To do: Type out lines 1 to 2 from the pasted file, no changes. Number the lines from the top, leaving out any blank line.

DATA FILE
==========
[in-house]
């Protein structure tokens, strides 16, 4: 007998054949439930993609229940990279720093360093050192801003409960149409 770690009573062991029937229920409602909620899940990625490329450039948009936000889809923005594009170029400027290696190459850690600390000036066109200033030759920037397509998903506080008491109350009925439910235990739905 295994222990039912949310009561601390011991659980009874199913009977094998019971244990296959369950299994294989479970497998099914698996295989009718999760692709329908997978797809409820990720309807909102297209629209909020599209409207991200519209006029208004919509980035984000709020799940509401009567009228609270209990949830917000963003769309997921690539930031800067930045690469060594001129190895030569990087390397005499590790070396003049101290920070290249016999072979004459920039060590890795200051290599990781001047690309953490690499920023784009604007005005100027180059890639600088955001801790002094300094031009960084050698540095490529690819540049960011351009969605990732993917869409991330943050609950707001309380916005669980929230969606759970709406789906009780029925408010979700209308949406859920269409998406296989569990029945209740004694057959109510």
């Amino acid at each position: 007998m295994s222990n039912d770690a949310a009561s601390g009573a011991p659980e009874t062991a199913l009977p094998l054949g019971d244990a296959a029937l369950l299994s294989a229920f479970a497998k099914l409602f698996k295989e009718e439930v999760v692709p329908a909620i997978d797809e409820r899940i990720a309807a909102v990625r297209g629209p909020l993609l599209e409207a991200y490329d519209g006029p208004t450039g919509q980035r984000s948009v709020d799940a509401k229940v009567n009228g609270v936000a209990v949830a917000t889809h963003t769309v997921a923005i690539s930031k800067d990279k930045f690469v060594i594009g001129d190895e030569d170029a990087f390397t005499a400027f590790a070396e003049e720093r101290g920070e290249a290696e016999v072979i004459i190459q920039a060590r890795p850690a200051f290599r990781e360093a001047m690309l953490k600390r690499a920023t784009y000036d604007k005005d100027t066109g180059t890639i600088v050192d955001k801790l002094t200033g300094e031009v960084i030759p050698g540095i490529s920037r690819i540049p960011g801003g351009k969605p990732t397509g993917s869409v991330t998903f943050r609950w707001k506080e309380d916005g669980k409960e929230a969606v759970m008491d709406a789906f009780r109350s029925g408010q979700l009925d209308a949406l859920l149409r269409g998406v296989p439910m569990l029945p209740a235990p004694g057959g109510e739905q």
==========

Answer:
[in-house]
């Protein structure tokens, strides 16, 4: 007998054949439930993609229940990279720093360093050192801003409960149409 770690009573062991029937229920409602909620899940990625490329450039948009936000889809923005594009170029400027290696190459850690600390000036066109200033030759920037397509998903506080008491109350009925439910235990739905 295994222990039912949310009561601390011991659980009874199913009977094998019971244990296959369950299994294989479970497998099914698996295989009718999760692709329908997978797809409820990720309807909102297209629209909020599209409207991200519209006029208004919509980035984000709020799940509401009567009228609270209990949830917000963003769309997921690539930031800067930045690469060594001129190895030569990087390397005499590790070396003049101290920070290249016999072979004459920039060590890795200051290599990781001047690309953490690499920023784009604007005005100027180059890639600088955001801790002094300094031009960084050698540095490529690819540049960011351009969605990732993917869409991330943050609950707001309380916005669980929230969606759970709406789906009780029925408010979700209308949406859920269409998406296989569990029945209740004694057959109510």